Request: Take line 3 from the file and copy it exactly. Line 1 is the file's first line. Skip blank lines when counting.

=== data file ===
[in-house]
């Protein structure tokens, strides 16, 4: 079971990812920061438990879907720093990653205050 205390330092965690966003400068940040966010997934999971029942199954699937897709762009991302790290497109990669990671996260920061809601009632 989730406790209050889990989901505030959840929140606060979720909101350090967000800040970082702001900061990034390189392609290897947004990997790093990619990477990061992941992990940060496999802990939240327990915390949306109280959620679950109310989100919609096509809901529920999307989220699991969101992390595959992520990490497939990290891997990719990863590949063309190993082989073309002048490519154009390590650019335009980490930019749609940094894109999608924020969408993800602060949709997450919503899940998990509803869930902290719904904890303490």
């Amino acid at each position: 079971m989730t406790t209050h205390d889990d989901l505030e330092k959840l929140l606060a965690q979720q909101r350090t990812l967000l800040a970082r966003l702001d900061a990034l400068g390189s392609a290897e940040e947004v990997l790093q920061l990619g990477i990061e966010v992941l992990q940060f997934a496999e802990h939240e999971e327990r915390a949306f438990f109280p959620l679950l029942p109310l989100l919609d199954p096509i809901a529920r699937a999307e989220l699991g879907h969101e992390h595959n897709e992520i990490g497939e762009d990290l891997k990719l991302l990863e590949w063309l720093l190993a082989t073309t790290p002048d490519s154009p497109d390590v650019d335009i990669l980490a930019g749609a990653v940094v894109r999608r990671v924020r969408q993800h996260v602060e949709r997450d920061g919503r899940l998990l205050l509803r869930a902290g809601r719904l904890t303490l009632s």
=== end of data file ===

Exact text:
């Amino acid at each position: 079971m989730t406790t209050h205390d889990d989901l505030e330092k959840l929140l606060a965690q979720q909101r350090t990812l967000l800040a970082r966003l702001d900061a990034l400068g390189s392609a290897e940040e947004v990997l790093q920061l990619g990477i990061e966010v992941l992990q940060f997934a496999e802990h939240e999971e327990r915390a949306f438990f109280p959620l679950l029942p109310l989100l919609d199954p096509i809901a529920r699937a999307e989220l699991g879907h969101e992390h595959n897709e992520i990490g497939e762009d990290l891997k990719l991302l990863e590949w063309l720093l190993a082989t073309t790290p002048d490519s154009p497109d390590v650019d335009i990669l980490a930019g749609a990653v940094v894109r999608r990671v924020r969408q993800h996260v602060e949709r997450d920061g919503r899940l998990l205050l509803r869930a902290g809601r719904l904890t303490l009632s």